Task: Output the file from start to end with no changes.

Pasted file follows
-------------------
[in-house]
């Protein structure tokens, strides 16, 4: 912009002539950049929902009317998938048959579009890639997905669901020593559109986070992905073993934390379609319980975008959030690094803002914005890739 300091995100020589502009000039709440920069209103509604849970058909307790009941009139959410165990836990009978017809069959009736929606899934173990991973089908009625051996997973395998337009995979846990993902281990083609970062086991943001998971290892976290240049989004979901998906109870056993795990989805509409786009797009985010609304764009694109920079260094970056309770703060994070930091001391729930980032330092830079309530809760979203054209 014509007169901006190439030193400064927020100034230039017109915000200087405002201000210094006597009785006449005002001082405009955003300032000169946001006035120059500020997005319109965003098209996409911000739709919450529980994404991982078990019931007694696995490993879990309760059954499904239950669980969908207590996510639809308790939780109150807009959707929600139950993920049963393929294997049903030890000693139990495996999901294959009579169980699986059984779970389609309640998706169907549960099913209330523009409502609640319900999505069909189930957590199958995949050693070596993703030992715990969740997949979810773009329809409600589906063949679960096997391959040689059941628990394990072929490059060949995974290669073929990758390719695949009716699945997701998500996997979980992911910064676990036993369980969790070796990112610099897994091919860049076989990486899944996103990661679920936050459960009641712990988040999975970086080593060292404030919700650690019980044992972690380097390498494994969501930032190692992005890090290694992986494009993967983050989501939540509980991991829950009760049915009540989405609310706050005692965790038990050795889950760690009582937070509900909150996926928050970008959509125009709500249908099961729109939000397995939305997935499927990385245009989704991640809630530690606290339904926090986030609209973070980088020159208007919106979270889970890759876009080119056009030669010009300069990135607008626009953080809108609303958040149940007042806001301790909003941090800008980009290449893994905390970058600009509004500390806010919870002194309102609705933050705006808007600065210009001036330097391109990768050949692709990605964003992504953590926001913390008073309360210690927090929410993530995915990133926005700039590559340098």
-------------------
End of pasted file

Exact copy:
[in-house]
């Protein structure tokens, strides 16, 4: 912009002539950049929902009317998938048959579009890639997905669901020593559109986070992905073993934390379609319980975008959030690094803002914005890739 300091995100020589502009000039709440920069209103509604849970058909307790009941009139959410165990836990009978017809069959009736929606899934173990991973089908009625051996997973395998337009995979846990993902281990083609970062086991943001998971290892976290240049989004979901998906109870056993795990989805509409786009797009985010609304764009694109920079260094970056309770703060994070930091001391729930980032330092830079309530809760979203054209 014509007169901006190439030193400064927020100034230039017109915000200087405002201000210094006597009785006449005002001082405009955003300032000169946001006035120059500020997005319109965003098209996409911000739709919450529980994404991982078990019931007694696995490993879990309760059954499904239950669980969908207590996510639809308790939780109150807009959707929600139950993920049963393929294997049903030890000693139990495996999901294959009579169980699986059984779970389609309640998706169907549960099913209330523009409502609640319900999505069909189930957590199958995949050693070596993703030992715990969740997949979810773009329809409600589906063949679960096997391959040689059941628990394990072929490059060949995974290669073929990758390719695949009716699945997701998500996997979980992911910064676990036993369980969790070796990112610099897994091919860049076989990486899944996103990661679920936050459960009641712990988040999975970086080593060292404030919700650690019980044992972690380097390498494994969501930032190692992005890090290694992986494009993967983050989501939540509980991991829950009760049915009540989405609310706050005692965790038990050795889950760690009582937070509900909150996926928050970008959509125009709500249908099961729109939000397995939305997935499927990385245009989704991640809630530690606290339904926090986030609209973070980088020159208007919106979270889970890759876009080119056009030669010009300069990135607008626009953080809108609303958040149940007042806001301790909003941090800008980009290449893994905390970058600009509004500390806010919870002194309102609705933050705006808007600065210009001036330097391109990768050949692709990605964003992504953590926001913390008073309360210690927090929410993530995915990133926005700039590559340098």